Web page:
Youth Ministry Risk Management

Risk Management that could have helped Penn State and Syracuse University sports teams.

The awful discovery these past few weeks from prominent Universities and iconic head coaches like Joe Paterno and Jim Boeheim that their immediate staff was potentially abusing children was quite sad. Unfortunately these circumstances are not isolated and could happen to any of us. Hopefully none of us have a friend or associate that is open to this type of offense but do you realize how much you and I have in common with these institutions?

These well known, long standing leaders in their field did not commit the physical crimes against children.  However, they are responsible and liable for their own actions when there is even a hint that someone is abusing a child.  These terrible events are a reality check for all of us that are involved with youth in a sports, church or ministry setting, that no one is invincible.

Most of my church and ministry clients are involved with teams/leagues/youth programs in one-way or the other. Are you a coach, athletic director, team mom or a church elder or pastor on the side-lines?  Whatever your position, today is the day to step back and realize exactly where you fit into the lives of the kids participating in your youth programs.  You are there to protect them at all costs.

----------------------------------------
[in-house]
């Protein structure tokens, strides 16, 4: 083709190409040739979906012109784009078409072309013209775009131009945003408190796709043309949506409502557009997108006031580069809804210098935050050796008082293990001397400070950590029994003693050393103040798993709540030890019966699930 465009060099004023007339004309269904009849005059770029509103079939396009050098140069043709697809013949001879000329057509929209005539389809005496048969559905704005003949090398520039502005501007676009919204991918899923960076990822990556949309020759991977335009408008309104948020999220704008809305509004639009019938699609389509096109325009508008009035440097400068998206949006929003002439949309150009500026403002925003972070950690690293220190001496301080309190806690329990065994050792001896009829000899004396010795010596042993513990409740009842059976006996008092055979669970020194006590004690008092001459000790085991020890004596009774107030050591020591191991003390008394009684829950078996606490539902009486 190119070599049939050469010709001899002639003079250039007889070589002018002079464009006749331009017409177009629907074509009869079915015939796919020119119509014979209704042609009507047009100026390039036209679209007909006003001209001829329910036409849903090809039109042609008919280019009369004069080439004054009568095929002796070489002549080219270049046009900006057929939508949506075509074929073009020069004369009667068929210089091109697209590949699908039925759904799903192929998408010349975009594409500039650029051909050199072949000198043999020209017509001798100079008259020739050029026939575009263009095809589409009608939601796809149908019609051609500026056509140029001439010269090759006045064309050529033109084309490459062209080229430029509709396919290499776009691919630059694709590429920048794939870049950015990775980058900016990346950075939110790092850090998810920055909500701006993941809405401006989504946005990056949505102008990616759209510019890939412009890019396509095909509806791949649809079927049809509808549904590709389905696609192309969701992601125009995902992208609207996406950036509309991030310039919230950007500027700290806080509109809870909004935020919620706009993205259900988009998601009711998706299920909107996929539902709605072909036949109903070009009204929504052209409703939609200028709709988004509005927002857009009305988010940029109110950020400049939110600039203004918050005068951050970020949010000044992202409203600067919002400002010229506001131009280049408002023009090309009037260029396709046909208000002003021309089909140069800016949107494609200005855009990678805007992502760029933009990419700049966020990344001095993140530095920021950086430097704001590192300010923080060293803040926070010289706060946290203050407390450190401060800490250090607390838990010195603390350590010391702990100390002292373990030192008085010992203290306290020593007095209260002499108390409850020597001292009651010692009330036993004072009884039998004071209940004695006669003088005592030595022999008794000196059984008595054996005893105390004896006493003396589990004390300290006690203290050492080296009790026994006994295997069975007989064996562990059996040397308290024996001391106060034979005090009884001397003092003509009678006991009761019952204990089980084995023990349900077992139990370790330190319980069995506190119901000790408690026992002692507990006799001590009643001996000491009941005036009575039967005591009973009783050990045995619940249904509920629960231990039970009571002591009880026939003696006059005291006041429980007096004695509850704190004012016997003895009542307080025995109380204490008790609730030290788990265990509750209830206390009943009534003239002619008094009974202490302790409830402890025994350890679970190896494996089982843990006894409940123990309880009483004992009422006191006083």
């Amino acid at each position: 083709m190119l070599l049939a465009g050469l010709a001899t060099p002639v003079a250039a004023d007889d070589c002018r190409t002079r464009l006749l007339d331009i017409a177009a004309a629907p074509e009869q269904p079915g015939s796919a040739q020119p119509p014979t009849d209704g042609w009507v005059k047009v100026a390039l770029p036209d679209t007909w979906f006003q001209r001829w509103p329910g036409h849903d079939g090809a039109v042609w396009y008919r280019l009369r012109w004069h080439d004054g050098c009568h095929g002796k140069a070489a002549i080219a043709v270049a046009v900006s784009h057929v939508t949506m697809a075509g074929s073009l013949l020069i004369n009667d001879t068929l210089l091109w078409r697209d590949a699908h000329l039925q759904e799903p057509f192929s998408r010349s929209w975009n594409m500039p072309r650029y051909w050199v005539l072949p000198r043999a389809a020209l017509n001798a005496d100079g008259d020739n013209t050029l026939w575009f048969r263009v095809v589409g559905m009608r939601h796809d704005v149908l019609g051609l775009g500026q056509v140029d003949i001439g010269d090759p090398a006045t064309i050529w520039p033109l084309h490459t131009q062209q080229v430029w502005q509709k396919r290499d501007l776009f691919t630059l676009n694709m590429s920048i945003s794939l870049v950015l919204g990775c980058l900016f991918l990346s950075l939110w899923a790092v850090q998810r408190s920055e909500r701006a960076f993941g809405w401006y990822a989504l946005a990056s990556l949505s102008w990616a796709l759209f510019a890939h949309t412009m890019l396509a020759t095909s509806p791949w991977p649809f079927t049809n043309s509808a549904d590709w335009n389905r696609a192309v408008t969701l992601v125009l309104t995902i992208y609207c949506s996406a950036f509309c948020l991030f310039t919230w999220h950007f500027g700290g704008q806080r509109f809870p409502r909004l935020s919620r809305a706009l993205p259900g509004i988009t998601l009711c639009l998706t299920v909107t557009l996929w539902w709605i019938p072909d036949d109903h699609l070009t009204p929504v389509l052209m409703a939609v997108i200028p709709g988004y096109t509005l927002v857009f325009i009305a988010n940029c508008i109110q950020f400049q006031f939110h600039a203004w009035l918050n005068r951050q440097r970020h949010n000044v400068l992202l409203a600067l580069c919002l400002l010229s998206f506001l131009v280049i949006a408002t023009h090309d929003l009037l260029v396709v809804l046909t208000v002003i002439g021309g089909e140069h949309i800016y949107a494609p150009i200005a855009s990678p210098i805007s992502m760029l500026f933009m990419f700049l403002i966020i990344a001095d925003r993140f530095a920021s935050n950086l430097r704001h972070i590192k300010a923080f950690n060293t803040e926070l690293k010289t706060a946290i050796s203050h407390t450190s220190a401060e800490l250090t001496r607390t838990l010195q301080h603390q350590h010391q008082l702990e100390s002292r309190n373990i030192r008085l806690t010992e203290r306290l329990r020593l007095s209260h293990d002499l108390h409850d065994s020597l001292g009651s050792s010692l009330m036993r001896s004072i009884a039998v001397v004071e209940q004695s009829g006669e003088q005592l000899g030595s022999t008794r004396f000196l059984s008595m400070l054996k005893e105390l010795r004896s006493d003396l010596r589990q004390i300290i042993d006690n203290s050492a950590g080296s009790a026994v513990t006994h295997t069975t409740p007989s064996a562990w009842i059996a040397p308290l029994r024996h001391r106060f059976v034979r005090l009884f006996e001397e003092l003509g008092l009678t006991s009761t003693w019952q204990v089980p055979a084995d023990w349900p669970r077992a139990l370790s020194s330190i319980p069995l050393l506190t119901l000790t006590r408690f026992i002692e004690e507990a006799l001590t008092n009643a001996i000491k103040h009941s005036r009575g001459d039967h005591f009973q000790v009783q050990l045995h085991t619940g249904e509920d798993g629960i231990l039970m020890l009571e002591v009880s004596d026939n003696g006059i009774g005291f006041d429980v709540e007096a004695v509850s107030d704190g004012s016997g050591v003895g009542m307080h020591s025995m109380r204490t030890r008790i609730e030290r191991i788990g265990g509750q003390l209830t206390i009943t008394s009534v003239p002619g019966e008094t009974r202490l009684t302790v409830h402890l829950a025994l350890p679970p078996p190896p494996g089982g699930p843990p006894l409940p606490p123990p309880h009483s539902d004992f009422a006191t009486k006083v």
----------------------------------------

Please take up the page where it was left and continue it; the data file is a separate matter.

There is a major article from Sports Illustrated years ago quoting actual predators in youth programs saying “This is how we got away with it …this is how you protect your kids.” (Example from the article, did you know, Studies have found that the average preferential molester victimizes about 120 children before he is caught?

Several useful Risk Management guidelines that can be implemented today in your organization include;

  • have all of your staff attend a safe kids training course or reference our children’s worker application form
  • never have a child (other then your own) in the room or car alone with you
  • while transporting kids, always have another parent or adult in the car
  • ask for references when interviewing potential new children Sunday School staff
  • ask open ended questions if kids are exhibiting strange, different or fearful behavior in your class

There is no more difficult situation to navigate in a church or ministry setting then knowing the correct thing to do when it comes to children that may have been victimized. A failed reporting to the appropriate authorities opens up your organization to great financial risk. Filing a report against a potentially innocent staff member can be devastating and career ending. But as a staff or volunteer leader you are there to protect the children.

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